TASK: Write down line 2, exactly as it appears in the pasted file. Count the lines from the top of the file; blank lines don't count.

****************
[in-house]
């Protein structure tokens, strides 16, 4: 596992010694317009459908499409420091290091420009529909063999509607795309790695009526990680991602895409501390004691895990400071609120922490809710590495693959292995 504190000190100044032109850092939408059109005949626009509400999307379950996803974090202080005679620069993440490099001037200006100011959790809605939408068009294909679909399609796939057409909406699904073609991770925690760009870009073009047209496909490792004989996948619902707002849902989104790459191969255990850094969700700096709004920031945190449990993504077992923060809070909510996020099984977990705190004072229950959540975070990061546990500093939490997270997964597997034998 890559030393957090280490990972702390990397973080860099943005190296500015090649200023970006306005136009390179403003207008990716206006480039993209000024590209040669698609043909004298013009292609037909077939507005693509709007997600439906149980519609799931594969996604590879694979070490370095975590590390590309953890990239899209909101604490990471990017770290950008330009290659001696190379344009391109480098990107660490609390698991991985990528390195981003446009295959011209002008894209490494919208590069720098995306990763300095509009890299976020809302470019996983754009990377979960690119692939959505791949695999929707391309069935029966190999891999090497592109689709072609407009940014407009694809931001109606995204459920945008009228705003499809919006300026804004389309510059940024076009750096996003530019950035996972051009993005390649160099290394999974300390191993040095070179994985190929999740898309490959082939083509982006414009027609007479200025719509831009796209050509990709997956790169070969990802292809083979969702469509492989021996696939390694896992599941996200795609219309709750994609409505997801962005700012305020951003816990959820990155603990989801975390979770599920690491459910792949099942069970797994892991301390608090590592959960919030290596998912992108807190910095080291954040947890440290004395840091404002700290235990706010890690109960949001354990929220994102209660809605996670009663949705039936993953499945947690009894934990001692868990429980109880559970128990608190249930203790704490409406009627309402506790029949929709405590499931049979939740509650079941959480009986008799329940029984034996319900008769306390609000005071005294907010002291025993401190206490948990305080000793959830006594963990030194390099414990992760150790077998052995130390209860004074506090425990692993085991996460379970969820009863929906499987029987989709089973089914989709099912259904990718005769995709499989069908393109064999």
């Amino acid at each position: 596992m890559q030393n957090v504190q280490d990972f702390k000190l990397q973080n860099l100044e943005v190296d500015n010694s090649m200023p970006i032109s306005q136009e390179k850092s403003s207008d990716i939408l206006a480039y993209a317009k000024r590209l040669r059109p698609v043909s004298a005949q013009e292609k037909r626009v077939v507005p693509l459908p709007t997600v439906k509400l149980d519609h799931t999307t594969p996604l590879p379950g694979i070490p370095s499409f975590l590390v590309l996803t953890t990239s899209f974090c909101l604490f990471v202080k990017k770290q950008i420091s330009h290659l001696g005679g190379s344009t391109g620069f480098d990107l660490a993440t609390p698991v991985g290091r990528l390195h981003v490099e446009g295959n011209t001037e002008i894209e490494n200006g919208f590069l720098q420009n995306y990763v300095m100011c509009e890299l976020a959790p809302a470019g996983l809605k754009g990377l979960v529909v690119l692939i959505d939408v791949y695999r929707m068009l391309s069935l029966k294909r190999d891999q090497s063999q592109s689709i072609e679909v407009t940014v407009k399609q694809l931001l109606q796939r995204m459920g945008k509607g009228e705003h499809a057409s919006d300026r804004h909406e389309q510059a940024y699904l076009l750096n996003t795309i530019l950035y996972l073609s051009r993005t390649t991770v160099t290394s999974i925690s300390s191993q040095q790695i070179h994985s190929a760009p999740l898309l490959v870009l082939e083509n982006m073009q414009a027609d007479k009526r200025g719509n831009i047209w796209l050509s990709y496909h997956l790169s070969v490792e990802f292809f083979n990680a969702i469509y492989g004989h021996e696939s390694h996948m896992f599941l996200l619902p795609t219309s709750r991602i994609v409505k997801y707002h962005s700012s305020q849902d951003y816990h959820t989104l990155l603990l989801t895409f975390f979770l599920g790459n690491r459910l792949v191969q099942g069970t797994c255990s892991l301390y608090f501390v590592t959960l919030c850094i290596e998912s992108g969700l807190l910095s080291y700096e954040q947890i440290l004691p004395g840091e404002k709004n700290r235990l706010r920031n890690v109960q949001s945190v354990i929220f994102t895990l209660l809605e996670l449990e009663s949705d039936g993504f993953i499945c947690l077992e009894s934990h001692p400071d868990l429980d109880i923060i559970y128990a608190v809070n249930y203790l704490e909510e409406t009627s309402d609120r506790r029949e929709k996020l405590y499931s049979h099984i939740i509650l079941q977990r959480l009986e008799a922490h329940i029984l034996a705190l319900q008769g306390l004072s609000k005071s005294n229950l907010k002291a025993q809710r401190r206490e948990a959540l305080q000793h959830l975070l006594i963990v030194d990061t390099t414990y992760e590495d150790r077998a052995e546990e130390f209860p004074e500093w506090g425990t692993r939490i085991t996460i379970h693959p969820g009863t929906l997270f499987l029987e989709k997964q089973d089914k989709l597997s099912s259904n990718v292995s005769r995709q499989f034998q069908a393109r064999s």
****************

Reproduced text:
């Protein structure tokens, strides 16, 4: 596992010694317009459908499409420091290091420009529909063999509607795309790695009526990680991602895409501390004691895990400071609120922490809710590495693959292995 504190000190100044032109850092939408059109005949626009509400999307379950996803974090202080005679620069993440490099001037200006100011959790809605939408068009294909679909399609796939057409909406699904073609991770925690760009870009073009047209496909490792004989996948619902707002849902989104790459191969255990850094969700700096709004920031945190449990993504077992923060809070909510996020099984977990705190004072229950959540975070990061546990500093939490997270997964597997034998 890559030393957090280490990972702390990397973080860099943005190296500015090649200023970006306005136009390179403003207008990716206006480039993209000024590209040669698609043909004298013009292609037909077939507005693509709007997600439906149980519609799931594969996604590879694979070490370095975590590390590309953890990239899209909101604490990471990017770290950008330009290659001696190379344009391109480098990107660490609390698991991985990528390195981003446009295959011209002008894209490494919208590069720098995306990763300095509009890299976020809302470019996983754009990377979960690119692939959505791949695999929707391309069935029966190999891999090497592109689709072609407009940014407009694809931001109606995204459920945008009228705003499809919006300026804004389309510059940024076009750096996003530019950035996972051009993005390649160099290394999974300390191993040095070179994985190929999740898309490959082939083509982006414009027609007479200025719509831009796209050509990709997956790169070969990802292809083979969702469509492989021996696939390694896992599941996200795609219309709750994609409505997801962005700012305020951003816990959820990155603990989801975390979770599920690491459910792949099942069970797994892991301390608090590592959960919030290596998912992108807190910095080291954040947890440290004395840091404002700290235990706010890690109960949001354990929220994102209660809605996670009663949705039936993953499945947690009894934990001692868990429980109880559970128990608190249930203790704490409406009627309402506790029949929709405590499931049979939740509650079941959480009986008799329940029984034996319900008769306390609000005071005294907010002291025993401190206490948990305080000793959830006594963990030194390099414990992760150790077998052995130390209860004074506090425990692993085991996460379970969820009863929906499987029987989709089973089914989709099912259904990718005769995709499989069908393109064999």